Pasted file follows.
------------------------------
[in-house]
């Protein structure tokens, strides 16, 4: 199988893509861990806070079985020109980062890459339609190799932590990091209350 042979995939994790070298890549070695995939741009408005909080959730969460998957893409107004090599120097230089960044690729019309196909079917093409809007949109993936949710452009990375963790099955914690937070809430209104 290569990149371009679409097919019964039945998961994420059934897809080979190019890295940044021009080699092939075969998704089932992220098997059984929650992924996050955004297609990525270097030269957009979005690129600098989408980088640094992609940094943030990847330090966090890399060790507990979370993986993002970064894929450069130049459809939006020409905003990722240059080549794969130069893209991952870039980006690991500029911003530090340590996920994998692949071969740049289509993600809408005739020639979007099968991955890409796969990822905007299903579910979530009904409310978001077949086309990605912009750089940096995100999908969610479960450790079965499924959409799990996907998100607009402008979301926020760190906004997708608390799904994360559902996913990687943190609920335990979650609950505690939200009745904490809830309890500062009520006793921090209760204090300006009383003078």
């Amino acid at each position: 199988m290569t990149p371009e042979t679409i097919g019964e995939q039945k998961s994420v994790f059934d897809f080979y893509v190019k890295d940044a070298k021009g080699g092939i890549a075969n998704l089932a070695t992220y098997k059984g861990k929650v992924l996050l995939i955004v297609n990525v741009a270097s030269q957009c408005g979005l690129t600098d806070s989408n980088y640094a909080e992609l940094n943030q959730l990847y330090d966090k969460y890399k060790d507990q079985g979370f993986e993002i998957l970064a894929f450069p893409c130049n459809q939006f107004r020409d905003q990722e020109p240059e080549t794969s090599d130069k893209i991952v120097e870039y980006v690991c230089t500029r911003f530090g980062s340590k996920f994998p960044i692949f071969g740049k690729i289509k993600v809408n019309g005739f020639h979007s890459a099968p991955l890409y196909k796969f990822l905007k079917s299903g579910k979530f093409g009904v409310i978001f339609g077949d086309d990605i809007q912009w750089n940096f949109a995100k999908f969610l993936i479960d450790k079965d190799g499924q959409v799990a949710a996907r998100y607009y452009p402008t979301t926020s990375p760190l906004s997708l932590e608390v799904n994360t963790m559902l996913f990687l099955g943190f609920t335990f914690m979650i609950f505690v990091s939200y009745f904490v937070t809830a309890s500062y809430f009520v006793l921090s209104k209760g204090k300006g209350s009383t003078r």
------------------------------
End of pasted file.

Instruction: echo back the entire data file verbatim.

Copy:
[in-house]
């Protein structure tokens, strides 16, 4: 199988893509861990806070079985020109980062890459339609190799932590990091209350 042979995939994790070298890549070695995939741009408005909080959730969460998957893409107004090599120097230089960044690729019309196909079917093409809007949109993936949710452009990375963790099955914690937070809430209104 290569990149371009679409097919019964039945998961994420059934897809080979190019890295940044021009080699092939075969998704089932992220098997059984929650992924996050955004297609990525270097030269957009979005690129600098989408980088640094992609940094943030990847330090966090890399060790507990979370993986993002970064894929450069130049459809939006020409905003990722240059080549794969130069893209991952870039980006690991500029911003530090340590996920994998692949071969740049289509993600809408005739020639979007099968991955890409796969990822905007299903579910979530009904409310978001077949086309990605912009750089940096995100999908969610479960450790079965499924959409799990996907998100607009402008979301926020760190906004997708608390799904994360559902996913990687943190609920335990979650609950505690939200009745904490809830309890500062009520006793921090209760204090300006009383003078």
């Amino acid at each position: 199988m290569t990149p371009e042979t679409i097919g019964e995939q039945k998961s994420v994790f059934d897809f080979y893509v190019k890295d940044a070298k021009g080699g092939i890549a075969n998704l089932a070695t992220y098997k059984g861990k929650v992924l996050l995939i955004v297609n990525v741009a270097s030269q957009c408005g979005l690129t600098d806070s989408n980088y640094a909080e992609l940094n943030q959730l990847y330090d966090k969460y890399k060790d507990q079985g979370f993986e993002i998957l970064a894929f450069p893409c130049n459809q939006f107004r020409d905003q990722e020109p240059e080549t794969s090599d130069k893209i991952v120097e870039y980006v690991c230089t500029r911003f530090g980062s340590k996920f994998p960044i692949f071969g740049k690729i289509k993600v809408n019309g005739f020639h979007s890459a099968p991955l890409y196909k796969f990822l905007k079917s299903g579910k979530f093409g009904v409310i978001f339609g077949d086309d990605i809007q912009w750089n940096f949109a995100k999908f969610l993936i479960d450790k079965d190799g499924q959409v799990a949710a996907r998100y607009y452009p402008t979301t926020s990375p760190l906004s997708l932590e608390v799904n994360t963790m559902l996913f990687l099955g943190f609920t335990f914690m979650i609950f505690v990091s939200y009745f904490v937070t809830a309890s500062y809430f009520v006793l921090s209104k209760g204090k300006g209350s009383t003078r």